The Seine has a treasured place in French history and popular memory. Named for the goddess Sequana, the daughter of Bacchus, it starts as a streamlet in the aptly named commune of Source-Seine in Burgundy. Widening and deepening over a roughly 480 mile-course, it flows through Paris, then onward to the Norman city of Rouen before emptying into the English Channel at the port of Le Havre. (Napoleon Bonaparte famously declared that Paris, Rouen, and Le Havre were one and the same city, with the river as its Main Street.) While the Seine may lack the might of the Mississippi or the majesty of the Mekong, it is arguably the world’s most enchanting river. The eight-mile stretch through central Paris, halfway between the source and its mouth, is a UNESCO World Heritage Site that houses architectural gems such as Notre Dame Cathedral, the Louvre Museum, and the Eiffel Tower (not to mention a replica of the Statue of Liberty). By night, the water sparkles with lights reflected from the riverbanks, buildings, cruise boats, and a million flashing cameras, and phones.
According to the American journalist and long-time Paris resident Elaine Sciolino, who has written evocatively about the river, the Seine’s romantic power is rooted in her human scale and accessibility, but also her architectural splendor, which projects power beyond her physical dimensions. (Ms. Sciolino uses the pronoun “her” because, she says, the proper noun la Seine is feminine and the river is, “of course, a woman.”) That romantic aura has been heightened, embellished, and immortalized in countless artworks, poems, and songs, many of the latter playing on the Seine’s seductiveness (because she “is a lover, and Paris sleeps in her bed”). And, of course, there are the movies. The picture-perfect river has been the backdrop, centerpiece, or star in a host of films by directors from Jean Renoir and Stanley Donen to Julie Delpy and Woody Allen. “The Seine allows Paris to present itself as a stage set,” says Elaine Sciolino, “with the river cast as the pièce de résistance.”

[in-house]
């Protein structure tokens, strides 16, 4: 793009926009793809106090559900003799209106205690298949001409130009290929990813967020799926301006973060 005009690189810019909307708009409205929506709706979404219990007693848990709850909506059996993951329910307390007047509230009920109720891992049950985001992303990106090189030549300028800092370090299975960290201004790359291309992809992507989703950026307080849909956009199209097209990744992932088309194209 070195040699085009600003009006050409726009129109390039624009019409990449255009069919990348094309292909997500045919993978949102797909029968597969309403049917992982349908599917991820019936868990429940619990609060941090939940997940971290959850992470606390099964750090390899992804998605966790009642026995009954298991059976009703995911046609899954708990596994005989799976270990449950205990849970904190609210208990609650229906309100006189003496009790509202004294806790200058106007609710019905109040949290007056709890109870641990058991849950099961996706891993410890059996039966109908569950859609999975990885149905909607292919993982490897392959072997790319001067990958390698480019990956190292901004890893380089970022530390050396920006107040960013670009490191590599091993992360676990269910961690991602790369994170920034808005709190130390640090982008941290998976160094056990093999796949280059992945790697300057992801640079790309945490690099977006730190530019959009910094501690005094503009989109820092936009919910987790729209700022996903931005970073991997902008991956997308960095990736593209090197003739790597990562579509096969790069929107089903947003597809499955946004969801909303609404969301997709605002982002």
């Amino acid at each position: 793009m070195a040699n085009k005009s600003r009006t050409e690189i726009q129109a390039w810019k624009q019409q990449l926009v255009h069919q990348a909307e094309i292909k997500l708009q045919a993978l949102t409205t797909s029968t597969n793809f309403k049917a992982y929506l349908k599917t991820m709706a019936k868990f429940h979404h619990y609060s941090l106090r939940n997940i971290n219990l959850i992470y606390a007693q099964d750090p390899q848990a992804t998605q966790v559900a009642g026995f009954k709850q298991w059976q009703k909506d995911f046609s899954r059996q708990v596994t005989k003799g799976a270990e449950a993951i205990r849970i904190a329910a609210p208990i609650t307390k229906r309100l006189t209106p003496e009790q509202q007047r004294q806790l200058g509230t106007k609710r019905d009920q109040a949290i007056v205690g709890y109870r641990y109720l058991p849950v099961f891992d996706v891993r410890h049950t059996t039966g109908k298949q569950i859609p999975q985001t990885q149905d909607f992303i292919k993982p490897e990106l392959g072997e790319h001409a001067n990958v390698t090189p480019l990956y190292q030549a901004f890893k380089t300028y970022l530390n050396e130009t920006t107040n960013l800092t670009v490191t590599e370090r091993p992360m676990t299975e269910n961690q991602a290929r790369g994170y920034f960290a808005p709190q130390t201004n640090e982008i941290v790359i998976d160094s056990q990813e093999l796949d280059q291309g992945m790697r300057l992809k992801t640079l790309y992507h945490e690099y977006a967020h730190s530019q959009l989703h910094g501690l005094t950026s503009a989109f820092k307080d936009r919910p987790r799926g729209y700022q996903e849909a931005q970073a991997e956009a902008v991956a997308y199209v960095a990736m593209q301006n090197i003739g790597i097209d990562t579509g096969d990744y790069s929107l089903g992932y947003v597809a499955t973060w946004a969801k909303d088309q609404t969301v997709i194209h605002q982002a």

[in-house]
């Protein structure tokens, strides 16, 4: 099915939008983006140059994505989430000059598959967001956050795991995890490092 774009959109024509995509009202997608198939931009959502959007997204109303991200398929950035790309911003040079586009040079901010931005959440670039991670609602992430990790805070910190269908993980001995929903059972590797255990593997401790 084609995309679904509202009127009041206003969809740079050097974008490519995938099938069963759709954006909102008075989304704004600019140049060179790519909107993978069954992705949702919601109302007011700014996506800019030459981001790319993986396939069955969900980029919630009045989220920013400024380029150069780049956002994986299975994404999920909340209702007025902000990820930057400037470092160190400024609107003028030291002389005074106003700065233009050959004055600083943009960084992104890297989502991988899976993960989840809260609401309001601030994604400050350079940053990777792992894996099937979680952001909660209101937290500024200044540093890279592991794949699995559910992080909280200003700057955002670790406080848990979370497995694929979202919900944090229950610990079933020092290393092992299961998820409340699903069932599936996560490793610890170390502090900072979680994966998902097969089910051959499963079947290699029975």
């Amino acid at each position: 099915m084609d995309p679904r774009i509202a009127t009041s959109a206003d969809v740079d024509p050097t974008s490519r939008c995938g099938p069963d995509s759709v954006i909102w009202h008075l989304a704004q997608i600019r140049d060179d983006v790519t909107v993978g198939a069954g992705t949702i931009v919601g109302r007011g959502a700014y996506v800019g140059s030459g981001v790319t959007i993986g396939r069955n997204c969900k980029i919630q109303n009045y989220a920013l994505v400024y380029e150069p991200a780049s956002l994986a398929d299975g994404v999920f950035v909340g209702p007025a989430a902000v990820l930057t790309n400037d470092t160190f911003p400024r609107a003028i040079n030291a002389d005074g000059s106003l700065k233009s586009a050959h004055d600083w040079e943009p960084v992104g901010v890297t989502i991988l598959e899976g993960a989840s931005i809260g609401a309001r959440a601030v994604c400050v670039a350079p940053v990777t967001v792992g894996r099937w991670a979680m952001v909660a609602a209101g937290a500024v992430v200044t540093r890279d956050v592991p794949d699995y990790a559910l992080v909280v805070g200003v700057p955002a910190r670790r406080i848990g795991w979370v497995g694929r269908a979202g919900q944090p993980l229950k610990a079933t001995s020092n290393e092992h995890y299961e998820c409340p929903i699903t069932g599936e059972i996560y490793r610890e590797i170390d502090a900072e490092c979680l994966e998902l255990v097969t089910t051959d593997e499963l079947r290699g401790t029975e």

Enchanting though it may be, the Seine has been on life support for years. Once a complex ecosystem, it was pronounced biologically dead sixty-odd years ago. And of course, no one dared dip a toe in its waters. Until the early 1900s the river had been a favored bathing spot for residents of Paris and its suburbs, despite the ever-growing health threat from pollution caused by sewage, industrial effluent, and – in the words of one contemporary observer – “a maceration of dead animals.” Finally, on April 17, 1923, the authorities imposed an outright ban on swimming to protect public hygiene. More honored in the breach than the observance, the injunction was fully enforced 40 years later. Sporadic remediation efforts were made over a 70-year period but the sheer volume of sewage pumped into the river, much of it untreated, created a citywide drain.
Back in 1990, Jacques Chirac, then mayor of Paris and later president of France, pledged to clean up the Seine and dive in for a swim three years later. Typically, Chirac never did fulfill his pledge (one of his favorite sayings is that promises are binding only on those who listen to them) but at least he made the idea seem feasible. Subsequent infrastructure and engineering works went ahead, drastically reducing the volume of effluent runoff – the main source of pollution in the past decades – but the water remained stubbornly murky and uninviting.